Advertisement

The Glass Menagerie

From Academic Kids

The Glass Menagerie is a play by Tennessee Williams. The play premiered in Chicago on December 26, 1944, and in 1945 won the prestigious New York Drama Critics Circle Award. The Glass Menagerie was Williams' first highly successful play; he went on to become one of America's most highly-regarded playwrights.

Contents

Synopsis

The Glass Menagerie

The play is set in St. Louis in 1937, and deals with the troubled relationship between an aging mother, Amanda Wingfield, and her painfully shy daughter Laura, as told by the son and brother, Tom, who is supposedly recalling events from his memory.

Biographical themes in the play

One of the key interpretations of the play is its relation to Williams' life. All of the characters appear to be connected in some way to members of his family: the mother, Amanda Wingfield, shares characteristics with Williams' mother, an aggressive woman who had delusions of being a southern belle and living a genteel life. Laura Wingfield, her daughter, is similar to Williams' sister, Rose. Laura is shy and introverted to the point of being socially handicapped. As a result of her mother's harping, Laura's slight limp is exaggerated in her mind to the point where she believes herself crippled. Williams' sister was also mentally unstable, and spent most of her life in a mental institution. The play's protagonist, Tom Wingfield, is very similar to Williams himself. For most of his life, Williams felt guilty about leaving his mentally ill sister on her own, to nearly die from a botched lobotomy. In the play, Tom feels as if he is betraying his sister by leaving home, just like his father did.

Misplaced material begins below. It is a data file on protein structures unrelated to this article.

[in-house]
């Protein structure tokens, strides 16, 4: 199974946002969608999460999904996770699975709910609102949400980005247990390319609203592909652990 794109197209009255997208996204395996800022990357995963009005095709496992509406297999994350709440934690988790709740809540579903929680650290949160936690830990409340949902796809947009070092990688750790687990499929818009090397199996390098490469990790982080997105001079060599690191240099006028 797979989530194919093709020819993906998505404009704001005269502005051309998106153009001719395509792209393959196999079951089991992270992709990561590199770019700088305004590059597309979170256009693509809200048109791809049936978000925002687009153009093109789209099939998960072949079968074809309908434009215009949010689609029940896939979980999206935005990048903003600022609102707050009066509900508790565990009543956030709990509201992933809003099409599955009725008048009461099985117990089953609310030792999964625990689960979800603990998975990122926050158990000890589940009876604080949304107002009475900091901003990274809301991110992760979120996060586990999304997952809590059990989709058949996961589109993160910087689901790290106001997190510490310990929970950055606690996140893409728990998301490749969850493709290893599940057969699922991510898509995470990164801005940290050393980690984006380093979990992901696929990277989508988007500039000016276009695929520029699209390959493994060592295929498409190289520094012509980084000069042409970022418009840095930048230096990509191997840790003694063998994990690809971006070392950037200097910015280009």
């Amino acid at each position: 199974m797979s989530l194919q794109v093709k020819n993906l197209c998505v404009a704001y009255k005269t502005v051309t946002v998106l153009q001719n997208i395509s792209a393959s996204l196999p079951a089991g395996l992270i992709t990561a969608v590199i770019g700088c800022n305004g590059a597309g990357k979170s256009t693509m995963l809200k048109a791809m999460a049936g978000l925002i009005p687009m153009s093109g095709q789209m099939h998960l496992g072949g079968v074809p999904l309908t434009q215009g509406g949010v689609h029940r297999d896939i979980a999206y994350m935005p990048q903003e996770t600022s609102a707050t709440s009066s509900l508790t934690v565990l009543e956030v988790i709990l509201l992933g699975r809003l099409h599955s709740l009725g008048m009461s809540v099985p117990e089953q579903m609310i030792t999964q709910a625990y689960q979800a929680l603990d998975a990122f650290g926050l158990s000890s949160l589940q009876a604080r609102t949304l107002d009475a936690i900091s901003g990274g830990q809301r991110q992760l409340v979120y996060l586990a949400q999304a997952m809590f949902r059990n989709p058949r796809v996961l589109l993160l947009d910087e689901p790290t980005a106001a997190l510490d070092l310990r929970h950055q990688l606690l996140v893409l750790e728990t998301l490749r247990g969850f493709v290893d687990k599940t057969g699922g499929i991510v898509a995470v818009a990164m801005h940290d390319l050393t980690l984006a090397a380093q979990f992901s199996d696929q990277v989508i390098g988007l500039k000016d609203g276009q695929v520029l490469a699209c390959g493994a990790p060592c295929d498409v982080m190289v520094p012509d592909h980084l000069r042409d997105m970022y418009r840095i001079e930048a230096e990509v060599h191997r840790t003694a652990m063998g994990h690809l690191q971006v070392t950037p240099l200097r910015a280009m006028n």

Some critics have thought that Tom is a homosexual (just as Williams was). Tom is a writer working a menial job in a shoe factory. While he works at this factory, Tom actually writes poetry. Williams' real name was Thomas, so there is clearly a connection between Tom in the play and Williams himself. Jim O'Connor, Laura's love interest, may reflect the type of popular, charismatic character that Williams wishes he could have been. Women flock to O'Connor; Williams has not always been so loved. The end of the play is tragic: O'Connor leads Laura on with a kiss but lets her down shortly afterwards with the news that he is engaged to another woman. Tom, the family's sole provider, leaves home to be a sailor and fulfill his want for adventure. He fulfills it, much as Williams finally fulfilled his dream of being a successful writer.

Parodies

The Glass Menagerie was parodied by Christopher Durang in a short one-act entitled For Whom the Southern Belle Tolls, in which gender roles are switched, and a very butch sister is overprotective of her wimpy, pathetic brother.

Production

The Glass Menagerie was first produced by Eddie Dowling and Louis J. Singer at the Civic Theatre in Chicago, Ill., on December 26th, 1944. It was later performed at the Playhouse Theatre in New York City on March 31st, 1945. The cast was:

Amanda Wingfield Laurette Taylor

Laura Wingfield: Eddie Dowling

Tom Wingfield: Julie Haydon

Jim O'Connor: Anthony Ross

Film Adaptations

At least two movie versions of The Glass Menagerie have been produced, the first (http://www.imdb.com/title/tt0042509/) directed by Irving Rapper in 1950 and the second (http://www.imdb.com/title/tt0093093/) by Paul Newman in 1987.


External link:

et:Klaasist loomaaed

Navigation

Academic Kids Menu

  • Art and Cultures
    • Art (http://www.academickids.com/encyclopedia/index.php/Art)
    • Architecture (http://www.academickids.com/encyclopedia/index.php/Architecture)
    • Cultures (http://www.academickids.com/encyclopedia/index.php/Cultures)